Building Safety Bulletin – Week of April 24 – 30, 2023

Welcome to this week’s building safety bulletin. This page outlines some of the significant news and changes affecting developers, leaseholders, contractors, housing providers, and anyone else interested in the UK’s building safety crisis.   

 1. Developer remediation contract 

There have been no new signatories to the government’s developer remediation contract. So far, 46 developers have committed themselves to carrying out remedial works on life-critical fire safety defects with buildings they have developed or refurbished since 1993. There are four developers that have not signed the contract – Abbey Developments, Avant, Dandara and Rydon Homes. According to Michael Gove, none of the four will not be eligible to join the government’s Responsible Actors Scheme (RAS). It is now six weeks since the Department for Levelling Up, Housing and Communities’ deadline and, as more time passes, it looks increasingly unlikely that we will see any more signatories. 

2. Gove writes to Kingspan, Saint-Gobain and Arconic investors 

Michael Gove has written to investors in the cladding manufacturers Kingspan, Arconic and Saint-Gobain, calling on them to put pressure on the companies to commit to a ‘comprehensive financial package’ for fire safety remediation work. If the manufacturers do not arrange a settlement with the government, Gove has warned that they will face ‘severe consequences’.  The asset managers and investors that the Secretary of State has written to include Blackrock, Vanguard, and Fidelity Management and Research. 

3. Independent Review of Construction Product Testing 

Last week, Michael Gove has announced that the Independent Review of Construction Product Testing, put together by Paul Morrell OBE and Anneliese Day KC, has been published. The report was initially commissioned in April 2021 to assess the regulatory regime governing the safety of construction products, following the Grenfell Tower disaster of June 2017. The 174-page report identifies six major systemic problems with the existing regime, related to its coverage, purpose, standardisation, complexity, capacity and enforcement capabilities. Advice is also offered to the National Regulator for Construction Products and the Building Safety Regulator. DLUHC is currently said to be ‘carefully reviewing’ the report.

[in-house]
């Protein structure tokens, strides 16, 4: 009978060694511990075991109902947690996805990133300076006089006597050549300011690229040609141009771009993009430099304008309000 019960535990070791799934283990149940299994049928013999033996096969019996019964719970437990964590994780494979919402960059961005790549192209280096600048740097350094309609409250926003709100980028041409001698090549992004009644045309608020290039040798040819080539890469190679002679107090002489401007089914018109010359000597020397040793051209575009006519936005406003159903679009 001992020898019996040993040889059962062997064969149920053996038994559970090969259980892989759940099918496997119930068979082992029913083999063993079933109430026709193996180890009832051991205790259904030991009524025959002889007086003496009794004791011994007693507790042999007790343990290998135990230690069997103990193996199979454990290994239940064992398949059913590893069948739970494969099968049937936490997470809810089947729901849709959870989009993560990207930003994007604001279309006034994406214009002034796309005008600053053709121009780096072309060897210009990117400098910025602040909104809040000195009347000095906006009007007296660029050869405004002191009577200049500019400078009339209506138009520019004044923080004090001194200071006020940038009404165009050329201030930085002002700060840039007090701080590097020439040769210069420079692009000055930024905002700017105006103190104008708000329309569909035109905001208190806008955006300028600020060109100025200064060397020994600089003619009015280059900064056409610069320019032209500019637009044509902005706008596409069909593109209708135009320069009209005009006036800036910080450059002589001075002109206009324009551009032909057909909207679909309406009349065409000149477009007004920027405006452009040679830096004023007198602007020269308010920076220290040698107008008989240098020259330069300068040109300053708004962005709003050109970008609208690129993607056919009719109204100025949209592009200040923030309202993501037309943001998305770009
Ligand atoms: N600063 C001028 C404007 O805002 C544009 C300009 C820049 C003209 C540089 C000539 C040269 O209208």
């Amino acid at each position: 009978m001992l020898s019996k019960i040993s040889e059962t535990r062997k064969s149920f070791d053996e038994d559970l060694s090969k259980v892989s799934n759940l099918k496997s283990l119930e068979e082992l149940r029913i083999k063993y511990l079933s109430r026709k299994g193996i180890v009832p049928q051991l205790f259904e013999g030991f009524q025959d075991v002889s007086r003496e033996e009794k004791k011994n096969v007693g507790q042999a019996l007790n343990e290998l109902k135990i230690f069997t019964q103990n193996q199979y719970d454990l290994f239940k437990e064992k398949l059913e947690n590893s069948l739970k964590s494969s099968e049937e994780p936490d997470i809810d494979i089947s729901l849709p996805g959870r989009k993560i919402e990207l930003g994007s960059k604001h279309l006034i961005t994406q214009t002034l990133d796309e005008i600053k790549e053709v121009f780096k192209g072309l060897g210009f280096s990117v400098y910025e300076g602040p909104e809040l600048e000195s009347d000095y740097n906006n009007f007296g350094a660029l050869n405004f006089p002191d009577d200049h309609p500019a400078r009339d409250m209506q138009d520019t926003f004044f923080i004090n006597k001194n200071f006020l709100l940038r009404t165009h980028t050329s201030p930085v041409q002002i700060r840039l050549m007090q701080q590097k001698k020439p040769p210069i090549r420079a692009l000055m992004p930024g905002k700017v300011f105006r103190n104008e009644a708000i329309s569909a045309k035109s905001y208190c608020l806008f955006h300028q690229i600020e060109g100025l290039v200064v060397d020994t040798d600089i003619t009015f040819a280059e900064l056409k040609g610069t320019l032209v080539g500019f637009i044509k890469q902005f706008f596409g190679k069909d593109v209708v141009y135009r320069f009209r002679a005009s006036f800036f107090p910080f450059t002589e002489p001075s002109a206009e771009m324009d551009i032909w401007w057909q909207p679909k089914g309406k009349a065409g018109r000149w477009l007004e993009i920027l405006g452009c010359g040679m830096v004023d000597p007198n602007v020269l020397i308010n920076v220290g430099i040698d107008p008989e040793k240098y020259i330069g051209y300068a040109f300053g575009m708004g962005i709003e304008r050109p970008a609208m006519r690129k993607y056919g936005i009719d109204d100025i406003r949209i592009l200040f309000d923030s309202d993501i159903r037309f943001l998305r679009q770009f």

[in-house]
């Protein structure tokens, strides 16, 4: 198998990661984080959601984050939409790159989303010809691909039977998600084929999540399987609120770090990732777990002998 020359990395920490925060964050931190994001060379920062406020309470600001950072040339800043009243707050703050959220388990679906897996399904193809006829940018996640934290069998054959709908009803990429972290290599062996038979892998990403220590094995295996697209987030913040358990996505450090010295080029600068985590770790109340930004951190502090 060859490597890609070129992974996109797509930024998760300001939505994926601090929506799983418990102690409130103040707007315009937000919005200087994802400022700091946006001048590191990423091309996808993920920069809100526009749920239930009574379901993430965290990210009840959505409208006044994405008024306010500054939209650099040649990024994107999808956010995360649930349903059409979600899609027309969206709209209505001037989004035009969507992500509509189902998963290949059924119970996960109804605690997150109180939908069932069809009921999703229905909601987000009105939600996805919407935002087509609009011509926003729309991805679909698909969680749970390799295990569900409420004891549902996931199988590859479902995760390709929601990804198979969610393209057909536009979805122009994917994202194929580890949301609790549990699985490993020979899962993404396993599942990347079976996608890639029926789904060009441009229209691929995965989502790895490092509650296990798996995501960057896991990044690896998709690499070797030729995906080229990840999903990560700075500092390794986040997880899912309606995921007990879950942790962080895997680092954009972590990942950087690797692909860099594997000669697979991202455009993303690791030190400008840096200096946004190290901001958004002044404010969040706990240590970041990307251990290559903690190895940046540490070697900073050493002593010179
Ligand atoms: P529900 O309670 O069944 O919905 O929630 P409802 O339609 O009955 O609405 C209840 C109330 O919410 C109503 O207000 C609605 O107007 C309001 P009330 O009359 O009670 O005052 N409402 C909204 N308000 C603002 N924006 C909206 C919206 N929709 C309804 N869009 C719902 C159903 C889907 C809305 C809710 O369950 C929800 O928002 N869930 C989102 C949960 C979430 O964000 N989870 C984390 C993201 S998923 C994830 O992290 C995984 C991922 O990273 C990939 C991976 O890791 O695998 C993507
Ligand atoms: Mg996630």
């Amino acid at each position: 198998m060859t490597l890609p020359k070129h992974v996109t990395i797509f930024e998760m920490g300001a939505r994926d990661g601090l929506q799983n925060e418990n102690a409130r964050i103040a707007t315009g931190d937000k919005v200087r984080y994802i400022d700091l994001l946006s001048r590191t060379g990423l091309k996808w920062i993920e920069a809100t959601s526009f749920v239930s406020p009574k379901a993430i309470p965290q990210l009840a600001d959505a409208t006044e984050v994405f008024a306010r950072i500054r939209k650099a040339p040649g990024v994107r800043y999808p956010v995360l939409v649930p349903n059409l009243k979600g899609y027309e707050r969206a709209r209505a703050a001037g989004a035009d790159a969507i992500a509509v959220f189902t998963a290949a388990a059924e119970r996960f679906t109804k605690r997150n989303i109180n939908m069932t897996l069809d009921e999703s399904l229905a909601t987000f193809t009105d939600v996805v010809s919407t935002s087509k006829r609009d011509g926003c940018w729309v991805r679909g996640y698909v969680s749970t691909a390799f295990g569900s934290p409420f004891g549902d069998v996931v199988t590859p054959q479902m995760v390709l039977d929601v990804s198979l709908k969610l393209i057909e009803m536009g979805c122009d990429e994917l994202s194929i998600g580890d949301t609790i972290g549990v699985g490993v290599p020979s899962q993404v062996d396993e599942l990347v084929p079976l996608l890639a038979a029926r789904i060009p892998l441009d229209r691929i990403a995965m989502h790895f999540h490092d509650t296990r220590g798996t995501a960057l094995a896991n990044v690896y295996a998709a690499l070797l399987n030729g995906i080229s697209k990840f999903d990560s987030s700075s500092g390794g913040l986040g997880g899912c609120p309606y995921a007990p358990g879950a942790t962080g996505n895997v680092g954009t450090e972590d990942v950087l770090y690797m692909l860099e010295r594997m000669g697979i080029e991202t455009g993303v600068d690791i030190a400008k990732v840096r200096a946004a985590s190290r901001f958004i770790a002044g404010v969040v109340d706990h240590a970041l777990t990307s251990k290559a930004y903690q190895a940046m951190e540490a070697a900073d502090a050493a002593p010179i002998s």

The full review can be accessed here

4. Amendment in the Lords 

Yesterday, the Earl of Lytton, an experienced chartered surveyor who sits in the House of Lords, put forward an amendment (Amendment 274) to the Levelling Up and Regeneration Bill, which intends to ‘protect all leaseholders—indeed, all owners of buildings of whatever height and tenure—from the costs of remediating buildings that are unsafe in their construction and the interim safety measures in circumstances where they are entirely innocent of the causes of these defects’.  

Speaking yesterday in Parliament, the Earl of Lytton said the government’s Building Safety Act marks a ‘significant step’ but argued that there are many so-called non-qualifying leaseholders according to the Act’s definitions that are not protected against costs for fixing cladding and non-cladding related defects.  

Yesterday’s debate on the amendment can be read here. 

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